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regular-article-logo Sunday, 14 April 2024

Letters to the Editor: Japan’s Odawara Castle lets you experience the royal reality

Readers write in from Calcutta, Kanpur, Mumbai, Bengaluru and Hazaribagh

The Editorial Board Published 21.02.24, 06:31 AM
Representational image.

Representational image. Sourced by the Telegraph

Royal reality

Sir — There are few people who would not want to live their lives king-size. Odawara Castle in Japan is allowing people to live this dream. Visitors can dress, behave and live like a feudal lord of the powerful Hojo clan and even take part in the climactic battle that took place there in 1590. They can put on elaborate dresses, chest armours and katanas for a taste of the royal past. Royal experiences are offered in Bengal too at renovated heritage properties. While it can surely be fun to live like a king without having any of the real administrative pressure, women visitors may want to remember that the ‘authentic’ lifestyle for most ladies in these feudal, palatial households was slavish, belittling and dominated by misogyny.

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Sneha Biswas, Calcutta

Just demands

Sir — The plight of the protesting farmers is a matter of concern for the entire nation (“Farmer worry over talks delay”, Feb 19). The farmers’ demands for a pension and a stipulated minimum support price are justifiable. One hopes that the Centre will pay heed and frame policies to meet their demands. The Centre must formulate a viable solution with the same efficiency that it showed during the consecration of the Ram temple in Ayodhya.

Kirti Wadhawan, Kanpur

Sir — A panel of Union ministers had proposed to purchase pulses (tur, urad and masoor), maize and cotton at the old MSP for five years. The offer was made during the fourth round of talks between the Centre’s representatives and farmer leaders who later rejected the proposal (“Farmers reject 5yr MSP offer”, Feb 20). The farmers rightly want a legal guarantee for the procurement of various crops at guaranteed MSPs. The MSP regime and assured procurement have primarily remained confined to wheat, paddy and a handful of other crops. Long-term objectives of enhancing food security, increasing farmers’ income, and reducing dependence on imports can only be achieved if glaring anomalies in the MSP regime are removed.

Khokan Das, Calcutta

Sir — Farmer leaders have rejected the Centre’s proposal of buying pulses, maize and cotton at the old MSP and a portal being set up for this purpose as being inimical to the interests of agriculturalists. Besides the legal guarantee of an MSP, farmers are demanding the implementation of some of the Swaminathan Commission’s recommendations, such as a pension for farmers and farm labourers, and farm debt waiver. If the Centre does not come to an agreement with the farmers soon, the situation will only turn graver.

Bhagwan Thadani, Mumbai

Sir — The government should pay attention to the woes of the farmers in earnest. Farmer suicides have been on the rise in recent times. The government should not delay an agreement with farmers under the pretext of their agitation being politically motivated.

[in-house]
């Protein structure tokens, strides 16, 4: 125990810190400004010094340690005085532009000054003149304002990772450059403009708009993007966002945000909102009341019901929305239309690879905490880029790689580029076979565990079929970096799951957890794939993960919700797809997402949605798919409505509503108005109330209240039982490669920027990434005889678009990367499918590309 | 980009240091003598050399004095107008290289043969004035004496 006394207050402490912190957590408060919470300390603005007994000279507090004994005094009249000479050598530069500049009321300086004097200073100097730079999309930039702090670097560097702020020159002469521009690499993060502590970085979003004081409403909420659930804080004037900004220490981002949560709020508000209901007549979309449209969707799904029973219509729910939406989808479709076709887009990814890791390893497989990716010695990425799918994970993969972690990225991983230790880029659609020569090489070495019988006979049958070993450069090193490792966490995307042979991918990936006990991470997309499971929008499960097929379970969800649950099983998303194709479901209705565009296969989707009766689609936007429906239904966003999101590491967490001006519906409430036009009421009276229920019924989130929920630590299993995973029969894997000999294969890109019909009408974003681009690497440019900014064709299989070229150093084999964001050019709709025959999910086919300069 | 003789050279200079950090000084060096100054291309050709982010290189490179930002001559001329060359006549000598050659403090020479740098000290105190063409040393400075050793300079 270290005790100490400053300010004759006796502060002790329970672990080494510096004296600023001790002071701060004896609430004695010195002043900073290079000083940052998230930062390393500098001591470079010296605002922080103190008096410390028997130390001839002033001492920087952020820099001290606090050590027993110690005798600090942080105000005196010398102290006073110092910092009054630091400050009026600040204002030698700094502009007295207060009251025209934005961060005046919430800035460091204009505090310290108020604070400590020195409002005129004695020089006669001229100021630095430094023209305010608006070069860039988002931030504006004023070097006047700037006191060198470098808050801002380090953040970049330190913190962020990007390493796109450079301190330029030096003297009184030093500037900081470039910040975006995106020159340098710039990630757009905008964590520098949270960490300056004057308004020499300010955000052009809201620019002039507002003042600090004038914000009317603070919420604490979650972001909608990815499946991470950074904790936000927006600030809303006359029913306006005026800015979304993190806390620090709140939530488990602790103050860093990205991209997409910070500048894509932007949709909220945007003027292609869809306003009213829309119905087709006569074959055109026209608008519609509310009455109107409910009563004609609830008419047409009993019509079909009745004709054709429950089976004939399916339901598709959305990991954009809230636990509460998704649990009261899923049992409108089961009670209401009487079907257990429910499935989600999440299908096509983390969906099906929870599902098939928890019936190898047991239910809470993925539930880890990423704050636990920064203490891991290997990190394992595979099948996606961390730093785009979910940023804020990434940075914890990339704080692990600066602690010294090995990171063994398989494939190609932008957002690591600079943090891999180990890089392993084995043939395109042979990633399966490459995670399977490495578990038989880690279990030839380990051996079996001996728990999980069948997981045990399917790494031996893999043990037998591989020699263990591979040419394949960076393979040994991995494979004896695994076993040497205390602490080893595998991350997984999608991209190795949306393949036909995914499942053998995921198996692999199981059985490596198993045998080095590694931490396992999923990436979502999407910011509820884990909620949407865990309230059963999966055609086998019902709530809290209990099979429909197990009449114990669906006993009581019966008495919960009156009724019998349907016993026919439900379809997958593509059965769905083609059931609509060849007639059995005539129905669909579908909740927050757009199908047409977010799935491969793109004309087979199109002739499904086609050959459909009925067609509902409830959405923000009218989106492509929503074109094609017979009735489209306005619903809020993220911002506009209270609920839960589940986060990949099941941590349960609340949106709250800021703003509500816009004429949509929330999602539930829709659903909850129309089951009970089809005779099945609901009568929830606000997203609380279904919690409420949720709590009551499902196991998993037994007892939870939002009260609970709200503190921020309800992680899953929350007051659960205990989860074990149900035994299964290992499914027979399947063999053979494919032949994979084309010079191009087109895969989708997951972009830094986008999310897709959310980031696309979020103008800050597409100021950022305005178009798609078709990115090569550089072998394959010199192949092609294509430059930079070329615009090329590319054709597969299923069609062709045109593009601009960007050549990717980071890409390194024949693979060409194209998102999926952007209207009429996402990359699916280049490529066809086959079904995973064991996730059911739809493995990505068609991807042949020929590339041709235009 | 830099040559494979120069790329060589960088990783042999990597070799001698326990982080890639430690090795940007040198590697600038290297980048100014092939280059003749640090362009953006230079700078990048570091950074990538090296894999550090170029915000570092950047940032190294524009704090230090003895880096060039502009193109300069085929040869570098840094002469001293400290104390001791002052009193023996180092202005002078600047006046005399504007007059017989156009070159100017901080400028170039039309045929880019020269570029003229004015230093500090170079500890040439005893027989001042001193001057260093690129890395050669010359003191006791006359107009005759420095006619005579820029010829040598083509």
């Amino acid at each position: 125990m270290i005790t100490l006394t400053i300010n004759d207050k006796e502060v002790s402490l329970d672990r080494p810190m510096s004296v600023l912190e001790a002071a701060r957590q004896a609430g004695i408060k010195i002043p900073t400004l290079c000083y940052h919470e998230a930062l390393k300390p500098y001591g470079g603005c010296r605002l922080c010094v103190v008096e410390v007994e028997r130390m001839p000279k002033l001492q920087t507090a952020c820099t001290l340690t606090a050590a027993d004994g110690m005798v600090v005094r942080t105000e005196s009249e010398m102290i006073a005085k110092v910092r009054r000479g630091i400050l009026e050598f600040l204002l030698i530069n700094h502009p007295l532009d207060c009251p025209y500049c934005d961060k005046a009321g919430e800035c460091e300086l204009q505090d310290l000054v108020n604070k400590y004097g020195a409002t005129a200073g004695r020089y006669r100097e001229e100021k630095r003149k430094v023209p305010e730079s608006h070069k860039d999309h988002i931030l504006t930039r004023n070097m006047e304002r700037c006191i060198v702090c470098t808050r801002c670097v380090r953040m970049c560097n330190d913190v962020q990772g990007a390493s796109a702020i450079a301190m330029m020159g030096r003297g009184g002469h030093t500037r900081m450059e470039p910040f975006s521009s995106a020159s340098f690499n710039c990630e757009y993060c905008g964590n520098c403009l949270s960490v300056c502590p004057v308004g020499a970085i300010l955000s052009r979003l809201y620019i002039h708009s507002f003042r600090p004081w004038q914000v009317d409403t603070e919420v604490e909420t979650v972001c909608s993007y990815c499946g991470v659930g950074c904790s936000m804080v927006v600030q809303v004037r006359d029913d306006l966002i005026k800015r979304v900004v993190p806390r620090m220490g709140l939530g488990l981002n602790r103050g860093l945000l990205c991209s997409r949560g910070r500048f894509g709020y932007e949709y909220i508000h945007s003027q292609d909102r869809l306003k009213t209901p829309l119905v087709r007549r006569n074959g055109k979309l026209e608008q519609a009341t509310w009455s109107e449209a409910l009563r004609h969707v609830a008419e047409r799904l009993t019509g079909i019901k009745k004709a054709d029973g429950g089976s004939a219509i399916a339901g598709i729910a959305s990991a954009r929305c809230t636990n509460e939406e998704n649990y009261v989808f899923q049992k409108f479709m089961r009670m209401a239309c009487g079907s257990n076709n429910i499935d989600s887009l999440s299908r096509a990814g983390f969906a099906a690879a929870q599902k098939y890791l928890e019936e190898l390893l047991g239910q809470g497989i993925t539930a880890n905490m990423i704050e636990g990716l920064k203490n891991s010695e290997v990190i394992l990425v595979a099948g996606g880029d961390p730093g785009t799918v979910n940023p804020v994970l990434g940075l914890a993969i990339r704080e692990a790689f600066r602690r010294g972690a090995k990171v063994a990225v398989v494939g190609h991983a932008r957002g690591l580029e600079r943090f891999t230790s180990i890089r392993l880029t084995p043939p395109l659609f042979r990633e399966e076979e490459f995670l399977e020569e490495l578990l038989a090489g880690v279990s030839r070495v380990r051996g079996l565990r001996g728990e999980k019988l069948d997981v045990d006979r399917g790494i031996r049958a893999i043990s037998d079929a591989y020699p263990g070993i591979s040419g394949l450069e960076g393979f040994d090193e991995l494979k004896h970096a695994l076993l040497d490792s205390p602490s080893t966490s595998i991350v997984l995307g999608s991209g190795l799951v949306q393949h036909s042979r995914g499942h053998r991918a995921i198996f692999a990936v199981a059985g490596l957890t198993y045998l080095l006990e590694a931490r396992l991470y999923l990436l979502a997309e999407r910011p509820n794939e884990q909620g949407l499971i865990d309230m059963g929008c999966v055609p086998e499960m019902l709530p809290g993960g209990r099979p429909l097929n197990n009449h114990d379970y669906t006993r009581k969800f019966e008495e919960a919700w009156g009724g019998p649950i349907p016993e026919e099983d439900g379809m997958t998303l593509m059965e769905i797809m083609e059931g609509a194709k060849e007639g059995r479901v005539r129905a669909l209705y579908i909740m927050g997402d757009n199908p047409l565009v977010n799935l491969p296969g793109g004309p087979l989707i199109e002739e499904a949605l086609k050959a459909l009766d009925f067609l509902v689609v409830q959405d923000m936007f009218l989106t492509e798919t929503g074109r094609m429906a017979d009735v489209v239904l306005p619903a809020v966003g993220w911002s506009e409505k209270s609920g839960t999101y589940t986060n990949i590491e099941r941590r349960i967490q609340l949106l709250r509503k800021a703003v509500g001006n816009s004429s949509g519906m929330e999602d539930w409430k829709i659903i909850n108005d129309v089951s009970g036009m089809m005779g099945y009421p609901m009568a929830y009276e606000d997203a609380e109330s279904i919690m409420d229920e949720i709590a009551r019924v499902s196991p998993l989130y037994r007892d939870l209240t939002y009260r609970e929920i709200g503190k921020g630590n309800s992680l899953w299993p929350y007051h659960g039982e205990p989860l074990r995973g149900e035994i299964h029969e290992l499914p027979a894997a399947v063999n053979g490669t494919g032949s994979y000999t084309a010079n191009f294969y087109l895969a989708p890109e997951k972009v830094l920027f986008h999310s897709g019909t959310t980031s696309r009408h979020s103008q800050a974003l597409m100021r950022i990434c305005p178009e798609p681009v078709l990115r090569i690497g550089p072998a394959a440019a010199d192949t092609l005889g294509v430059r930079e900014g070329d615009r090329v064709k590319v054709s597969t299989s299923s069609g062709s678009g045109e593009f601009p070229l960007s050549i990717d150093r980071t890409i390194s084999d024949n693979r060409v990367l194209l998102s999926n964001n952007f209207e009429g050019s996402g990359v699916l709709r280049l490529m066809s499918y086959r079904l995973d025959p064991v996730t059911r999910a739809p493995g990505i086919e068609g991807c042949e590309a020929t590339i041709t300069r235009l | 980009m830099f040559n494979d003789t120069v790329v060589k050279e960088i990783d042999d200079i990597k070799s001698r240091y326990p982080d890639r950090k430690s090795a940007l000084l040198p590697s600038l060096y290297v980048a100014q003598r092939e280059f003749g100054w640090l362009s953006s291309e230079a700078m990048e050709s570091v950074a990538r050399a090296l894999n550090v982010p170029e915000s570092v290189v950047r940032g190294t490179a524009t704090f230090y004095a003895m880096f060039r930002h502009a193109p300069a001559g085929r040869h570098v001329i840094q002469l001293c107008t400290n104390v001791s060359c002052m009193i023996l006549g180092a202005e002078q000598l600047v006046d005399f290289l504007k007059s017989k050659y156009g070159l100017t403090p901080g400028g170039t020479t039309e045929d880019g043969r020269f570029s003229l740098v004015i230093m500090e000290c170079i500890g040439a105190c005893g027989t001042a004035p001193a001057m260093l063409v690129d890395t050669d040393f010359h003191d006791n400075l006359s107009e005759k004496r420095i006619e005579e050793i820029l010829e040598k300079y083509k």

Jubel D’Cruz, Mumbai

Unfree domain

Sir — As the so-called ‘mother of democracy’, it is shameful that India has slipped down 11 ranks on the Press Freedom Index (“Different picture”, Feb 19). The press has proven to be untrustworthy in recent times and disregard for journalists is on the rise. A majority of media houses all over the world are now owned by business tycoons with political connections. The media must be protected at all costs. A successful democracy needs its critics.

H.N. Ramakrishna, Bengaluru

Risky flight

Sir — The annual Great Backyard Bird Count encourages people to learn more about birds and take the initiative to conserve avian species. The GBBC 2023 had 190 participating nations, bringing nature enthusiasts, students and ornithologists together to spot birds in their localities. West Bengal reported 489 species in this exercise. Bird watchers have been dismayed at the anthropogenic destruction of the wetlands around Calcutta. As a result, fewer migratory birds have been reported at the Santragachhi Jheel in the last few years.

Debaprasad Bhattacharya, Calcutta

Sir — The dwindling population of migratory species is a serious concern (“The others”, Feb 19). Birds and fish migrate to other regions to escape from extremely cold climates. Unfortunately, they fall prey to human activities. Humans, too, seek refuge in other countries when faced with hardships. We must therefore be considerate towards other creatures.

Sanjit Ghatak, Calcutta

Deep imprint

Sir — The renowned cricketer, Mike Procter, has passed away at the age of 77. He leaves behind an indelible legacy as an exceptional all-rounder. In the course of his impactful career, he amassed over 20,000 runs and claimed more than 1,400 wickets in first-class cricket. Procter’s influence extended beyond his playing days, shaping cricket through coaching and administrative roles. His legacy encompasses not only his on-field achievements but also his integrity, sportsmanship and global impact on cricket.

Amarjeet Kumar, Hazaribagh

Tired limbs

Sir — Shopping malls have become an integral part of urban life, evolving into community centres where people congregate for shopping and entertainment, food and leisure. Visitors to malls often bring family members, including the elderly. Although malls strive to go the extra mile to meet their customers’ needs and improve their shopping experience, most of them have not considered it worthwhile to provide chairs for seniors to sit and rest on. Even the shops have no chairs to offer. Every square inch of the mall caters only to commerce. Malls should think about this.

Kamal Laddha, Bengaluru

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